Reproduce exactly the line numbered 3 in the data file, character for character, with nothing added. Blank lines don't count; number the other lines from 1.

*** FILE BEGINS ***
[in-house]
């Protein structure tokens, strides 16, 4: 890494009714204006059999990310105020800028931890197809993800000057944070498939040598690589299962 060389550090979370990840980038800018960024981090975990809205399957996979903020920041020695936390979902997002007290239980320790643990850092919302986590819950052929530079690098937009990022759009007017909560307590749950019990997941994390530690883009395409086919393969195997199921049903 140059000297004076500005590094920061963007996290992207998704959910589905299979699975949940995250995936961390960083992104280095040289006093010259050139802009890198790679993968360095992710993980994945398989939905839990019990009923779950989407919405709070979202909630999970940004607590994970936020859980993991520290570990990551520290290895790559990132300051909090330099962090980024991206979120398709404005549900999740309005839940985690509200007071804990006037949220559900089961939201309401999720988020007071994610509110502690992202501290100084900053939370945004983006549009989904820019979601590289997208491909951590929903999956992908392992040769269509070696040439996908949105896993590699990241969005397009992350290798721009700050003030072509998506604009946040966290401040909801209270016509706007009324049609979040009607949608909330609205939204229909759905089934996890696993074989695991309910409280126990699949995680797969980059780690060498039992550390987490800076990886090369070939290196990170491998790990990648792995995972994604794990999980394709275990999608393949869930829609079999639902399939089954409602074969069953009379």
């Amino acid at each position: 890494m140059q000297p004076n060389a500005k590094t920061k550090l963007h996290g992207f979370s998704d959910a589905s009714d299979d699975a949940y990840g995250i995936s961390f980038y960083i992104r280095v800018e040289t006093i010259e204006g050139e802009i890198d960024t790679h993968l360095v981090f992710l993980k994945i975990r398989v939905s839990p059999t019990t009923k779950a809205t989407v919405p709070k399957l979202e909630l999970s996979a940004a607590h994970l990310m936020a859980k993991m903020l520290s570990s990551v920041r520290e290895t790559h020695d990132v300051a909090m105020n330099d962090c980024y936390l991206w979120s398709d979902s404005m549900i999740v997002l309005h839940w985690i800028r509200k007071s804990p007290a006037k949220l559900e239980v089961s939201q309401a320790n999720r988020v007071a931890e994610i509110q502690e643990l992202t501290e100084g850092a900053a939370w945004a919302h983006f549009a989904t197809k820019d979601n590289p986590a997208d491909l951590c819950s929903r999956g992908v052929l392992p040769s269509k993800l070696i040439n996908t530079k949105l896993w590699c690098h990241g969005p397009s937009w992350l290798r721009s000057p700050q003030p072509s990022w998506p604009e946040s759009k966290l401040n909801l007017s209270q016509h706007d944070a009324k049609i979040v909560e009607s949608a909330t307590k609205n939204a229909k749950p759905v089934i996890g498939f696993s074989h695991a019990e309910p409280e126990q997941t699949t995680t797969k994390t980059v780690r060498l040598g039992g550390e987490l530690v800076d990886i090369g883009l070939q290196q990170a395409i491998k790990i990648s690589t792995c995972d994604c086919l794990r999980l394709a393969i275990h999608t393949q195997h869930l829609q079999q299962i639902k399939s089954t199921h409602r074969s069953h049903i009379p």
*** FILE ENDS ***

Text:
């Amino acid at each position: 890494m140059q000297p004076n060389a500005k590094t920061k550090l963007h996290g992207f979370s998704d959910a589905s009714d299979d699975a949940y990840g995250i995936s961390f980038y960083i992104r280095v800018e040289t006093i010259e204006g050139e802009i890198d960024t790679h993968l360095v981090f992710l993980k994945i975990r398989v939905s839990p059999t019990t009923k779950a809205t989407v919405p709070k399957l979202e909630l999970s996979a940004a607590h994970l990310m936020a859980k993991m903020l520290s570990s990551v920041r520290e290895t790559h020695d990132v300051a909090m105020n330099d962090c980024y936390l991206w979120s398709d979902s404005m549900i999740v997002l309005h839940w985690i800028r509200k007071s804990p007290a006037k949220l559900e239980v089961s939201q309401a320790n999720r988020v007071a931890e994610i509110q502690e643990l992202t501290e100084g850092a900053a939370w945004a919302h983006f549009a989904t197809k820019d979601n590289p986590a997208d491909l951590c819950s929903r999956g992908v052929l392992p040769s269509k993800l070696i040439n996908t530079k949105l896993w590699c690098h990241g969005p397009s937009w992350l290798r721009s000057p700050q003030p072509s990022w998506p604009e946040s759009k966290l401040n909801l007017s209270q016509h706007d944070a009324k049609i979040v909560e009607s949608a909330t307590k609205n939204a229909k749950p759905v089934i996890g498939f696993s074989h695991a019990e309910p409280e126990q997941t699949t995680t797969k994390t980059v780690r060498l040598g039992g550390e987490l530690v800076d990886i090369g883009l070939q290196q990170a395409i491998k790990i990648s690589t792995c995972d994604c086919l794990r999980l394709a393969i275990h999608t393949q195997h869930l829609q079999q299962i639902k399939s089954t199921h409602r074969s069953h049903i009379p």